Former college, international star gives pointers to St. Al swimmers
Published 9:00 am Friday, August 6, 2021
On its first day of practice, St. Aloysius’ swim team got pointers from a pro.
Elizabeth Nelson, a Vicksburg resident who competed in the 1995 Pan American Games, stepped in as a guest coach for St. Al’s first practice of the season.
“It’s incredibly helpful. It’s not very often that you have someone with her experience and her skill level who happens to live less than a mile from the pool where you practice,” St. Al coach Wilson Carroll said. “We’re thrilled that she was willing to come out and spend some time with our kids, and we’re hoping she’ll come back and do it again.”
Nelson moved to Vicksburg from Texas several years ago, when she and her husband Don bought The Stained Glass Manor on Drummond Street. One of their new neighbors was Carroll, and they struck up a friendship.
Nelson and Carroll shared a passion for swimming, but Carroll said he had no idea how accomplished Nelson was until recently. Nelson finished fourth in the 100 meter breaststroke at the 1995 Pan American Games — a miniature summer Olympics for athletes from North and South America — after swimming at the college level at Georgia and Texas.
“It took me a while to realize exactly who she is and what she’s done. In fact, I had never seen her full resume until a week ago,” said Carroll, who is in his first year as St. Al’s coach. “I knew she had swam at Georgia and Texas, but I didn’t know she was a nationally-ranked swimmer. I’m in awe, frankly, of what she’s done and what she can do.”
Nelson’s busy schedule prevents her from coaching on a full-time basis, but she was happy to step in for a one-off clinic on Tuesday morning. She put the 20 members of the team through some drills during their morning workout at the Wilkinson-Ver Beck YMCA.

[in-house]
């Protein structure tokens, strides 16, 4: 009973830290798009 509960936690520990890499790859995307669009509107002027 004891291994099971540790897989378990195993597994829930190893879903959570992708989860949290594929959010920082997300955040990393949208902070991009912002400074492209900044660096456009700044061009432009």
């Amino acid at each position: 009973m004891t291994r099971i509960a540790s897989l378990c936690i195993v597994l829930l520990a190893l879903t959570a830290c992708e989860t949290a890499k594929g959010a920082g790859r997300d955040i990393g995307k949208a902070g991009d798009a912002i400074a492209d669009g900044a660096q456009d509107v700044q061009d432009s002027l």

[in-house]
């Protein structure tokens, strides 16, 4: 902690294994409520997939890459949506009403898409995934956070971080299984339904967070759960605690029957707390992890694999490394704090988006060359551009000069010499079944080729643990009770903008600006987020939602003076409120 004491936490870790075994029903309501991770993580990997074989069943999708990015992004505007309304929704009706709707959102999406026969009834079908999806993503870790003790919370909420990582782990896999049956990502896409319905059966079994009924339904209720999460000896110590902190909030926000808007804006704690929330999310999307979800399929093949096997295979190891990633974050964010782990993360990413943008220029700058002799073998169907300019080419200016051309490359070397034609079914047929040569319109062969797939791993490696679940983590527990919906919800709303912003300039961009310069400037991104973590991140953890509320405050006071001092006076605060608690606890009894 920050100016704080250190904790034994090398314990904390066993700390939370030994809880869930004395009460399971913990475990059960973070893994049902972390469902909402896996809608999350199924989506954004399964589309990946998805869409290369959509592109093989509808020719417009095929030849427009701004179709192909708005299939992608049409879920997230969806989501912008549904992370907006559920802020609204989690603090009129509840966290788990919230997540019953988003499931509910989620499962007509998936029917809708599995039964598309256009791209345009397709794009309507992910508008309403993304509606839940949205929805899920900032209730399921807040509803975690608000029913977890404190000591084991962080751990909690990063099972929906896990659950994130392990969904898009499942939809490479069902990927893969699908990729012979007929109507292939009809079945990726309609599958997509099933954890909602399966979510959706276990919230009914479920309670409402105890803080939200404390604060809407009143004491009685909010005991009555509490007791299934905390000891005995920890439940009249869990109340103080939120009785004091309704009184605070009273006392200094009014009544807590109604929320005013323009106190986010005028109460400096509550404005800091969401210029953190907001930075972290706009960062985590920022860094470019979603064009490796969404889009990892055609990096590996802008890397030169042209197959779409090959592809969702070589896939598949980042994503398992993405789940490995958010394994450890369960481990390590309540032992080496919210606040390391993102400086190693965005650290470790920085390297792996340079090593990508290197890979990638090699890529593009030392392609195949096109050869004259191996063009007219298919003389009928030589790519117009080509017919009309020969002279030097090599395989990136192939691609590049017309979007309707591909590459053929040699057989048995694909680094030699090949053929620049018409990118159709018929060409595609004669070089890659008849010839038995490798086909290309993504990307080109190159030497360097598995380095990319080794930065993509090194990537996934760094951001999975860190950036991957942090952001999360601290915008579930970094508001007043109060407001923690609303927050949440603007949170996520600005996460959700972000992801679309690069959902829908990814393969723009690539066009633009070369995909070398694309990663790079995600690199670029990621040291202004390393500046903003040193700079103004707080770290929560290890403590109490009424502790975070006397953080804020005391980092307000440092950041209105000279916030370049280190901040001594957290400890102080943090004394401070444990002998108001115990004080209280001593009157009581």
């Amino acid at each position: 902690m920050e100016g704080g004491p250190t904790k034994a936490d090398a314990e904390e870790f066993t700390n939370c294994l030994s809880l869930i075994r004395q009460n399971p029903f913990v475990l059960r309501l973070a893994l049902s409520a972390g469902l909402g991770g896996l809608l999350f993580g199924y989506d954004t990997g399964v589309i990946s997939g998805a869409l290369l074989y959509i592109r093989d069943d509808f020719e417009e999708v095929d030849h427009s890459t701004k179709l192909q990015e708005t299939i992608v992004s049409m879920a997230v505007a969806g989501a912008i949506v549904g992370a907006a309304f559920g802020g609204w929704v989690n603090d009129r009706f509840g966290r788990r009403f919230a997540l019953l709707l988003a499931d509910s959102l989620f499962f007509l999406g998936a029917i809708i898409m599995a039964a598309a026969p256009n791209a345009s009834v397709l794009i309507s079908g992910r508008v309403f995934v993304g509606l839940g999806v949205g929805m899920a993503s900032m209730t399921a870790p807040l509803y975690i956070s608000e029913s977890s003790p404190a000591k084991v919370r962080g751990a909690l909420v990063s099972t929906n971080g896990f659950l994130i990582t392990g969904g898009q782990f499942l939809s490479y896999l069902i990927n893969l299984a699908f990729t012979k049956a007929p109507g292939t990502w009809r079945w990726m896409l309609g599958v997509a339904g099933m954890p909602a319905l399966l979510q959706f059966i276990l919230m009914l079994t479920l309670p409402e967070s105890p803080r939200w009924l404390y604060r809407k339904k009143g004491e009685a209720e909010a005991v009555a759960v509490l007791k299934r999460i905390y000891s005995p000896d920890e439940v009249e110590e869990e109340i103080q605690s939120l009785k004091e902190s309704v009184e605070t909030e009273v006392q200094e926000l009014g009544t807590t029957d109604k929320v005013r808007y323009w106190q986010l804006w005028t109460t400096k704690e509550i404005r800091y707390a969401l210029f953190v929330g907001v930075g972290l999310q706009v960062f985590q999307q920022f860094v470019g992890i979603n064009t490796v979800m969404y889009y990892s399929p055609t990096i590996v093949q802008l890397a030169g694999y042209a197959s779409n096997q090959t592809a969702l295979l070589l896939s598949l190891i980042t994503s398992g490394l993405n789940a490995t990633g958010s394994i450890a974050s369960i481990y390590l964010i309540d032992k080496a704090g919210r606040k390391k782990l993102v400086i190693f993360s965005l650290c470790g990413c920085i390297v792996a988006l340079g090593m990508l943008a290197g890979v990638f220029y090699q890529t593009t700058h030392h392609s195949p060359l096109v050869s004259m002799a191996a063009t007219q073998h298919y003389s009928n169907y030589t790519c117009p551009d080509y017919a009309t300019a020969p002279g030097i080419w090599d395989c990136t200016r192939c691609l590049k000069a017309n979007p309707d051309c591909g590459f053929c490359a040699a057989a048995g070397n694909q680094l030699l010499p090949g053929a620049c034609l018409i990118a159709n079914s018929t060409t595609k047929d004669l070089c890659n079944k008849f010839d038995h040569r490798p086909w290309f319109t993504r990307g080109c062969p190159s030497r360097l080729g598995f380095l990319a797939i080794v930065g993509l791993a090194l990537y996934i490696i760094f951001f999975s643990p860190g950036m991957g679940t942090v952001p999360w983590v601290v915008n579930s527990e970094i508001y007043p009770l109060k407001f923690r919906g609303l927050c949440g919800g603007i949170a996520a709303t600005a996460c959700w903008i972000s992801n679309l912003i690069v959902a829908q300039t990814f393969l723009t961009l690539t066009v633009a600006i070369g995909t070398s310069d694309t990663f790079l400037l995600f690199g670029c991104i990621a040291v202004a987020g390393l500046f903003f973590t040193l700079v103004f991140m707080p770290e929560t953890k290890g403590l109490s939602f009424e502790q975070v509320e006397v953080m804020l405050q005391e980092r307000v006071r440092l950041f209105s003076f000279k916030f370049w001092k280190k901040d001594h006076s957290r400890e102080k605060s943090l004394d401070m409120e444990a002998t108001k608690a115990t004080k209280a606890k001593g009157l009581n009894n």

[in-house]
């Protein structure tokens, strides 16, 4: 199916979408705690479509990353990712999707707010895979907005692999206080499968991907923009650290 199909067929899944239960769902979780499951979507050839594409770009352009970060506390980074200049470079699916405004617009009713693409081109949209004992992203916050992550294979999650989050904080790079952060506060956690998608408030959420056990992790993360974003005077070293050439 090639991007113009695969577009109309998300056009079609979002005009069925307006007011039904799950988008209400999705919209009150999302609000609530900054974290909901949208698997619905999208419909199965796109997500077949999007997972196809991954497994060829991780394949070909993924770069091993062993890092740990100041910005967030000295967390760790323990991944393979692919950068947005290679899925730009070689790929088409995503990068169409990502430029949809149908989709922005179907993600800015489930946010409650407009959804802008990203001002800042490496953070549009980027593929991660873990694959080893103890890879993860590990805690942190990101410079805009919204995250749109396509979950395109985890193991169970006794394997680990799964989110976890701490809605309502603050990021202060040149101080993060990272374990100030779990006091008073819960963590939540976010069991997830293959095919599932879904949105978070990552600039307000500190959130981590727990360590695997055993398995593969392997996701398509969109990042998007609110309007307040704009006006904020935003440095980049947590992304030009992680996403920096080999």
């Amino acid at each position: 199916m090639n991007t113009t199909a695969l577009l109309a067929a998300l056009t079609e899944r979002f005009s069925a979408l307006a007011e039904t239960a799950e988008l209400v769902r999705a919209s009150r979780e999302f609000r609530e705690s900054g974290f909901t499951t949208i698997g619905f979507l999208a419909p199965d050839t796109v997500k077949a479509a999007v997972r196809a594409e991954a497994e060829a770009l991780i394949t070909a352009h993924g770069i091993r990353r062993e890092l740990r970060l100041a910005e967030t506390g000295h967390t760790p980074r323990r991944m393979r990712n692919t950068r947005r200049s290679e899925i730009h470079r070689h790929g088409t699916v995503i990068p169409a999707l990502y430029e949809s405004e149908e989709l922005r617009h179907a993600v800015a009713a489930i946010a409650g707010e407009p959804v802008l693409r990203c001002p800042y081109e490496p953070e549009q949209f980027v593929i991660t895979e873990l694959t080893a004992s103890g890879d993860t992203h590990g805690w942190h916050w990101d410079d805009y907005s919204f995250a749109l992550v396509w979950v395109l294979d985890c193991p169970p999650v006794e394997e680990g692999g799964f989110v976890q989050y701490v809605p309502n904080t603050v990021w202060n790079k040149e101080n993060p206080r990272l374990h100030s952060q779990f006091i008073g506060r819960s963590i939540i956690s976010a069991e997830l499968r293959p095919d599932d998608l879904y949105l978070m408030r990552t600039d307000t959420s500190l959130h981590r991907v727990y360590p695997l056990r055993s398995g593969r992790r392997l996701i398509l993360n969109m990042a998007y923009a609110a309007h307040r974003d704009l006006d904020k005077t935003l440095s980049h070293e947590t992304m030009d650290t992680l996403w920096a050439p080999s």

“I was really excited,” Nelson said. “I’ve always been involved in swimming. My mom taught swimming lessons at our house when I was growing up, and then I competed. It’s been a while since I competed, but I do still stay in close contact with my old teammates.”
Nelson said she tried to keep things simple for her stint as a guest coach. Her two-hour clinic including drills on technique and body position, both simple things that she said translate to any level of swimming.
“Those great, elite swimmers are working using the same drills. They may be doing a little more yardage, but the same principles apply,” Nelson said. “They’re just getting into the season so we’re not going to overdo it. We’re just going to do a little technique work and have some fun.”
St. Al’s first meet is Aug. 16 in Jackson, against Cathedral and Madison-St. Joe. It will have one meet per week until the Mid-South Association of Independent Schools Championship on Sept. 29.
St. Al is still the defending MAIS champion in swimming. It won the team title in 2019, and no state meet was held in 2020 because of the COVID-19 pandemic.
Carroll is hopeful that Nelson’s lessons can give the Flashes a bit of an edge as they head into the 2021 season.
“She mentioned that when she was a swimmer, her biggest breakthroughs came during clinics when she could break away from her normal routine and work with a new coach at a different pool who had national or international experience,” Carroll said. “That’s sort of what we’re hoping will happen here. Some of these kids who have swam for years with VSA or St. Al might have a breakthrough with the advice she can give.”